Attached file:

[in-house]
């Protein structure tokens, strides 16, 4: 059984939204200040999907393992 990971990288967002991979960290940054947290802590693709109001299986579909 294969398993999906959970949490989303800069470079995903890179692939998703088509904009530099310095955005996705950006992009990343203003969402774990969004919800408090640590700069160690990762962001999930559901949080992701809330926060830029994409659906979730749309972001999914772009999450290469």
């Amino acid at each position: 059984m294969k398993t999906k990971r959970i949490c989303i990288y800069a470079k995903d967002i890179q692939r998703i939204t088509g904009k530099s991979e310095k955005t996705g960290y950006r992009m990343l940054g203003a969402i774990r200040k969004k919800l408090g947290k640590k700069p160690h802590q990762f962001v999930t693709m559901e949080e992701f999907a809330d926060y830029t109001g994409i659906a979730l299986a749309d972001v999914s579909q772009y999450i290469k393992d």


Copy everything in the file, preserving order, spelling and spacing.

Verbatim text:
[in-house]
């Protein structure tokens, strides 16, 4: 059984939204200040999907393992 990971990288967002991979960290940054947290802590693709109001299986579909 294969398993999906959970949490989303800069470079995903890179692939998703088509904009530099310095955005996705950006992009990343203003969402774990969004919800408090640590700069160690990762962001999930559901949080992701809330926060830029994409659906979730749309972001999914772009999450290469």
């Amino acid at each position: 059984m294969k398993t999906k990971r959970i949490c989303i990288y800069a470079k995903d967002i890179q692939r998703i939204t088509g904009k530099s991979e310095k955005t996705g960290y950006r992009m990343l940054g203003a969402i774990r200040k969004k919800l408090g947290k640590k700069p160690h802590q990762f962001v999930t693709m559901e949080e992701f999907a809330d926060y830029t109001g994409i659906a979730l299986a749309d972001v999914s579909q772009y999450i290469k393992d």